where X is the observed prior data. η here is what’s called a changepoint. Change point detection uses likelihood-based estimation to find the number of different population means (or variances) in a time series. That’s just a mathy way of saying it looks at how likely the data fundamentally changes as some point (or points). Before we can say the Astros are cheating, we should look at if the change in spin rate is really that significant to begin with and determine where that change actually occurs. We’re going to be using Bayesian changepoint detection. The advantages of Bayesian detection as opposed to Binary segmentation are twofold. First, the probability of having a change point is directly proportional to the prior probability of observing the data. This helps prevent overreaction to new information and makes the overall estimation process much more robust, which is especially important in this case. It is tempting to see a big number next to the post-Astros spin-rate chart and jump to conclusions, but it is important to appropriately weight the prior probability of that spike occurring. Second, detecting the changepoint requires a much smaller window of data. This is important in this case as well. If we are correct that the change happens in a 1-game window, i.e. it happens as a result of a game-to-game transition to a different team, predicting changepoints among small data-windows is especially important. Specifically, our algorithm computes the probability of having a particular changepoint configuration as follows:
where π(η) is the prior probability of that configuration and f(X|η) is the likelihood of the observed data given the change point configuration. There’s some other math behind the detection algorithm, but for now we’ll just take a look at the plots. First up: Charlie Morton.
There’s a pretty clear changepoint here. The posterior probability spikes at timepoint 23. That game date is 9/30/2015, a late-September game against the Cardinals, notably while Morton was pitching for the Pittsburgh Pirates. The Astros weren’t even his next team (in November, he was traded to the Phillies). Several analysts weighing in on the spin question have noted that spin rate is positively related to velocity. In an oft-quoted interview with Matt Gelb of the Philly.com:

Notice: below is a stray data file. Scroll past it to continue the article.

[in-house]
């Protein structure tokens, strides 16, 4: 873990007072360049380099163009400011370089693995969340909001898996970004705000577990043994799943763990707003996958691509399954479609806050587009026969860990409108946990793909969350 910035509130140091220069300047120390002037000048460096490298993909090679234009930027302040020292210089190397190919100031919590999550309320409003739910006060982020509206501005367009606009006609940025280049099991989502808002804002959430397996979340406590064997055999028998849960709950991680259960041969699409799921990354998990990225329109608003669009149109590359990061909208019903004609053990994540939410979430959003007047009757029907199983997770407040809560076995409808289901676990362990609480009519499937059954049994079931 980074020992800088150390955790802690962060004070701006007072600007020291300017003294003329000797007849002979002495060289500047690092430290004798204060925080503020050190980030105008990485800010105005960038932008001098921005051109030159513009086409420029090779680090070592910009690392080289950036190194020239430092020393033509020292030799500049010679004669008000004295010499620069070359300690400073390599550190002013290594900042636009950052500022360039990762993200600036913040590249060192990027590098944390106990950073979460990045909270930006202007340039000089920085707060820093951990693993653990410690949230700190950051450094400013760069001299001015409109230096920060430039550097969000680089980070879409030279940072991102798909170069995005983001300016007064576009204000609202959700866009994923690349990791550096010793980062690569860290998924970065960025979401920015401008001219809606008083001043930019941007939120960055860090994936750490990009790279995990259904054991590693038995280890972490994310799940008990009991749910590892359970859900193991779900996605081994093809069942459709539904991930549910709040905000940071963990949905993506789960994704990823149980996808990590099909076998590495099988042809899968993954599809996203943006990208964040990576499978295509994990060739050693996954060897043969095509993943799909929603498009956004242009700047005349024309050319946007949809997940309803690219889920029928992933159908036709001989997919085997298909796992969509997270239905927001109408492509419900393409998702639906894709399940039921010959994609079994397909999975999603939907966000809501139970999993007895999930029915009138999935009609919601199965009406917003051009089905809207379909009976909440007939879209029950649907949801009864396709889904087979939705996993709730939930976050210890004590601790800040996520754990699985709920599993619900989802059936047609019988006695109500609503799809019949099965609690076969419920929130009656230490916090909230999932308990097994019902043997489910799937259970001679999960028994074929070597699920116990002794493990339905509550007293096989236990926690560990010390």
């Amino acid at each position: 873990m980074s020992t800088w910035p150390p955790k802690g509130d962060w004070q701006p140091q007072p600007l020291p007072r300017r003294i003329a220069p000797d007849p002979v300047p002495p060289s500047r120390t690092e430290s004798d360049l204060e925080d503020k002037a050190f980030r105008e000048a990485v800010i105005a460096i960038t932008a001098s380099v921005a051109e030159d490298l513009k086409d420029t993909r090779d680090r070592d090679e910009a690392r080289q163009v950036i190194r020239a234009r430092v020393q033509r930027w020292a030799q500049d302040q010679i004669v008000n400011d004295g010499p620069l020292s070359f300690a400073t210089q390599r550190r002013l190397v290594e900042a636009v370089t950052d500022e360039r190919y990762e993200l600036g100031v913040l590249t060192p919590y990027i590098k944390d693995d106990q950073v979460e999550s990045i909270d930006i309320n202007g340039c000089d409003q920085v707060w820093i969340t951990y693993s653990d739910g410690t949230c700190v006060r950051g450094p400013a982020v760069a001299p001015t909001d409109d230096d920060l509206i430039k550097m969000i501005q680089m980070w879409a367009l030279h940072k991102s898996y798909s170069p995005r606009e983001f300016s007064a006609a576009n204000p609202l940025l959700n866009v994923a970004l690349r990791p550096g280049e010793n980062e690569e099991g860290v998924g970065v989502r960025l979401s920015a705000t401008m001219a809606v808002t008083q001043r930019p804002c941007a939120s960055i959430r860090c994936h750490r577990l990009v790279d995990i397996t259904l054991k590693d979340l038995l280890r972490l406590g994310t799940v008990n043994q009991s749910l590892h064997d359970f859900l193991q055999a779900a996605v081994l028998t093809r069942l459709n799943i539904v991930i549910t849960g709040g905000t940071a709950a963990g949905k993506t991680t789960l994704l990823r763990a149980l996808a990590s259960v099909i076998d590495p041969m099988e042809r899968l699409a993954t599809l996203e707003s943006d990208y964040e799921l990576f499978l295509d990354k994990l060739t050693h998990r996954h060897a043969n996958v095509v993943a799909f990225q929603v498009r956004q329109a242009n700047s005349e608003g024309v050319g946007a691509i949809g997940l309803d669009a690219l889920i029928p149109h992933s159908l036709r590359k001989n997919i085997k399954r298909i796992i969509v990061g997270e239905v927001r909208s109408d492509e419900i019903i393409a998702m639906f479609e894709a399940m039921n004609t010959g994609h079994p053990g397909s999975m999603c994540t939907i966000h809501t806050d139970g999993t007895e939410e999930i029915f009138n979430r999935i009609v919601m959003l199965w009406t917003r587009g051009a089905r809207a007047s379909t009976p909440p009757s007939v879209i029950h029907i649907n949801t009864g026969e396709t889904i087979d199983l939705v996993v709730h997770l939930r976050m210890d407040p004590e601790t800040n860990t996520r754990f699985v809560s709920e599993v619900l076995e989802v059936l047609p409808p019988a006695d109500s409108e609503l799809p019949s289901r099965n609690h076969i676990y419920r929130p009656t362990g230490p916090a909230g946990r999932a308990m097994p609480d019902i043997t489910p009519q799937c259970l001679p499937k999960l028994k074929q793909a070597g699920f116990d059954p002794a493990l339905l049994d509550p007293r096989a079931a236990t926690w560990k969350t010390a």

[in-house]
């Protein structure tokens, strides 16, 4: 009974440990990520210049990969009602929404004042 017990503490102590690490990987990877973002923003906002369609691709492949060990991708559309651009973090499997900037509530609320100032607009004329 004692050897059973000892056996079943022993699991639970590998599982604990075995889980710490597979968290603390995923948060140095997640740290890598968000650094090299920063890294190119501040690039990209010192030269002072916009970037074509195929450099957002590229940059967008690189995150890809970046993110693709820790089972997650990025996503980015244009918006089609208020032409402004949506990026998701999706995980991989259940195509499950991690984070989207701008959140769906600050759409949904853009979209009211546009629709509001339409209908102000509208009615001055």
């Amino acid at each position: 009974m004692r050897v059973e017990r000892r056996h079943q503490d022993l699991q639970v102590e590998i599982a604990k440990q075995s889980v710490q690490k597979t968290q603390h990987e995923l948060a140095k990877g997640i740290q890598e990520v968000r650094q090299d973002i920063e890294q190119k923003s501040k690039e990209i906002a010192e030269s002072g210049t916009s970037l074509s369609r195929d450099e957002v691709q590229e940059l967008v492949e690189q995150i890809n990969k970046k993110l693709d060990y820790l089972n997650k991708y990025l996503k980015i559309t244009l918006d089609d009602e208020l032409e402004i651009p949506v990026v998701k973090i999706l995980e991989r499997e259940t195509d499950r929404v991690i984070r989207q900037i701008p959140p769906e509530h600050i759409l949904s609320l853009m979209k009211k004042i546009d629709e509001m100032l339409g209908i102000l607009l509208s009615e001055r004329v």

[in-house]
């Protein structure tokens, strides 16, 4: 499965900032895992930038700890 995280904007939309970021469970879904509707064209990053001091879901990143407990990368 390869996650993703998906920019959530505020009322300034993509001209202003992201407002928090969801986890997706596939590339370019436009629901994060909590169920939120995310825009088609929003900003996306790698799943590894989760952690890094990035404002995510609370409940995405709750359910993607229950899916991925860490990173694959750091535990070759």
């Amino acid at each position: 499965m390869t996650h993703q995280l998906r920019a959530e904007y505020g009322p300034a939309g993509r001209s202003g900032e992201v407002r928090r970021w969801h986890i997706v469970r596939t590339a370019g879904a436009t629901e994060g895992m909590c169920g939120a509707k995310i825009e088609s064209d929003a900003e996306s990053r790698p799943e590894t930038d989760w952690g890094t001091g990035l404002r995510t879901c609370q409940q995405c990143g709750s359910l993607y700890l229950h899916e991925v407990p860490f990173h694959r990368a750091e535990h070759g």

“For some reason, I just went out there and tried to throw the ball hard one game. I wound up throwing it harder.”
Below is the change-point detection plot for Morton’s velocity. It looks like there was clearly a change during the spin-rate spike.
Regardless of the cause, our likelihood-based examination suggests it would be naïve to attribute Morton’s spike to an organizational conspiracy to increase fastball spin with a foreign substance.
Second, Gerrit Cole:
There is a clear spike at time 86, which is the time of his trade. Something has changed. However, look at the spike in spin rate at time 44. This could provide a hint to a given organization that a player is capable of a spike in spin rate given a change in mechanics. There is a 20% probability that that game contained a change point, which would be higher except Cole’s spin significantly declined right after that start. If spin rate is associated with a specific mechanical quirk, not only could that help us acquit the Astros, but also identify potential steals on the free agent or trade market that have yet to harness the maximum potential of their spin rate.
Some have hinted that high fastballs increase spin-rate by a significant enough margin to where a change in location could be responsible for Cole’s dramatic spike. Below is the graph of Cole’s spin rate broken down by location.
Cole’s spin rate increases by about 100 RPM when he pitches high and inside. That’s a significant jump, but not enough to explain a 300 RPM spike.
In a recent interview with MLB radio, manager A.J. Hinch mentioned that two things could potentially be behind the change in spin rate (without divulging any organizational secrets). First, he said that sinkers have a drastically lower spin rate than four-seam fastballs, and their pitching staff has prioritized the four-seamer.
Below are his pitch-usage charts before and after his transition to the Astros thanks to Brooks baseball:
First thing first, Hinch is right about pitch usage. Sinker rate is way, way down. But, as you can see below, it cannot account for within-pitch spin variation, as his individual sinker and 4-seam spin are both spiking this year.